Christmas may come just once a year, but it’s CliffMas every day. At least it seems that way. President Obama returned early from his expensive Hawaiian vacation to get back to work telling Republicans they get nothing in the negotiations. Now the ball is in the Democrats’ court, and it doesn’t look like any deal is going to be made.
Nearly all the major players in the fiscal cliff negotiations are starting to agree on one thing: A deal is virtually impossible before the New Year.
Unlike the bank bailout in 2008, the tax deal in 2010 and the debt ceiling in 2011, the Senate almost certainly won’t swoop in and help sidestep a potential economic calamity, senior officials in both parties predicted on Wednesday.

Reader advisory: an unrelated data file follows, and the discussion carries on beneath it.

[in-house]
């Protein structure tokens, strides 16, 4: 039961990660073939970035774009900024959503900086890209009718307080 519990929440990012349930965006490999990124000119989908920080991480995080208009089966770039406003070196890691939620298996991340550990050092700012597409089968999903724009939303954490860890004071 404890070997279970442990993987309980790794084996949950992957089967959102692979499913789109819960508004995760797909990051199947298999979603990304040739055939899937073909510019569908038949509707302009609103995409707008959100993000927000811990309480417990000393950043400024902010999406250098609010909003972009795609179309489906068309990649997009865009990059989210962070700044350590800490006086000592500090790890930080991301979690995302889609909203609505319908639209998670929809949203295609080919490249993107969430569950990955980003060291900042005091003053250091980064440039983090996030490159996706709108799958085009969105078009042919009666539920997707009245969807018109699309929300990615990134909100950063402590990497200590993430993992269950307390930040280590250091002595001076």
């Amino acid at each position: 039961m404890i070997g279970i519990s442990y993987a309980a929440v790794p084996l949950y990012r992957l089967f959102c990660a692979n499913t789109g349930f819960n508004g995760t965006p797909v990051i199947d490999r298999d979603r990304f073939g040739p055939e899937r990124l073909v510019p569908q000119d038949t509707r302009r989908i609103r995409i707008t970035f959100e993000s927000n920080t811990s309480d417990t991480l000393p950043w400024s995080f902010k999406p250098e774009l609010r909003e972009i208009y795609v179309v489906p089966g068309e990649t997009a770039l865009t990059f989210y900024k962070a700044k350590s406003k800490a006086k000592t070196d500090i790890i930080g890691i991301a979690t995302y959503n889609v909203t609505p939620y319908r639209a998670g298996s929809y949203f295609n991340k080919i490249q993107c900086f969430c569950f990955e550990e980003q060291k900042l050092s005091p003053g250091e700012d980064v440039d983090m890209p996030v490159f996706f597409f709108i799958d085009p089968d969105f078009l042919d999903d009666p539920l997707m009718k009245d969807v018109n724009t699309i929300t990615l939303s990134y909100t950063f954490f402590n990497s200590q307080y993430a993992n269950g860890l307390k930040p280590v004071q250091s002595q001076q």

With the country teetering on this fiscal cliff of deep spending cuts and sharp tax hikes, the philosophical differences, the shortened timetable and the political dynamics appear to be insurmountable hurdles for a bipartisan deal by New Year’s Day. (Read More)
The only reason there’s a shortened timetable is that Obama spent the past two years campaigning. House Republicans passed several bills addressing the fiscal cliff, only to have them shelved in the Senate by Harry Reid.
The Treasury Department is telling its staff not to worry about the “fiscal cliff,” an internal memorandum sent to all employees reveals. The memo, which is signed by the deputy secretary of the treasury, Neal S. Wolin, states that “there is no reason why both sides should not be able to come together” to reach a deal. (Read More)